The Global Economy Confronts Four Geopolitical Risks
Several key issues – US monetary policy, weak commodity prices, debt crises, and the like – are likely to affect the global economy in the year ahead. But the main longer-term risks are geopolitical, stemming from four sources: Russia, China, the Middle East, and cyberspace.
CAMBRIDGE – The end of the year is a good time to consider the risks that lie ahead of us. There are of course important economic risks, including the mispricing of assets caused by a decade of ultra-low interest rates, the shifts in demand caused by the Chinese economy’s changing structure, and European economies’ persistent weakness. But the main longer-term risks are geopolitical, stemming from four sources: Russia, China, the Middle East, and cyberspace.
Although the Soviet Union no longer exists, Russia remains a formidable nuclear power, with the ability to project force anywhere in the world. Russia is also economically weak because of its dependence on oil revenue at a time when prices are down dramatically. President Vladimir Putin has already warned Russians that they face austerity, because the government will no longer be able to afford the transfer benefits that it provided in recent years.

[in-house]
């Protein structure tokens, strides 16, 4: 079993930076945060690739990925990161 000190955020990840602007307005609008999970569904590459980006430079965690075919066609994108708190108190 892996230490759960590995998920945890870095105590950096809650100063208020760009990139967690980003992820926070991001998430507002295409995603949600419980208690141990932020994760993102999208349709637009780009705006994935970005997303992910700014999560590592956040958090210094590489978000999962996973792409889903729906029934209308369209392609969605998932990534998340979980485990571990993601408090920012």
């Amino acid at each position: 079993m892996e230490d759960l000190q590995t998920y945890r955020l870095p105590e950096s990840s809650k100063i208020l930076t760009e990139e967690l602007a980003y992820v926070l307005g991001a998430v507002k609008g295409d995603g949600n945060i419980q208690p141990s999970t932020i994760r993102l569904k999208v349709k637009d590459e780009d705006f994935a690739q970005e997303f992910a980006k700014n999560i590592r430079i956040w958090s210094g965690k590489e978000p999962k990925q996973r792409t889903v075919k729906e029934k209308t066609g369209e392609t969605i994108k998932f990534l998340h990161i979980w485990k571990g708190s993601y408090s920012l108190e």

The geopolitical danger arises from Putin’s growing reliance on military action abroad – in Ukraine and now in Syria – to maintain his popularity at home, using the domestic media (now almost entirely under Kremlin control) to extol Russia’s global importance. Russia also uses its gas exports to Western Europe and Turkey as an economic weapon, although Turkey’s recent decision to source gas from Israel shows the limits of this strategy. As Putin responds to this and other challenges, Russia will remain a source of substantial uncertainty for the rest of the world.
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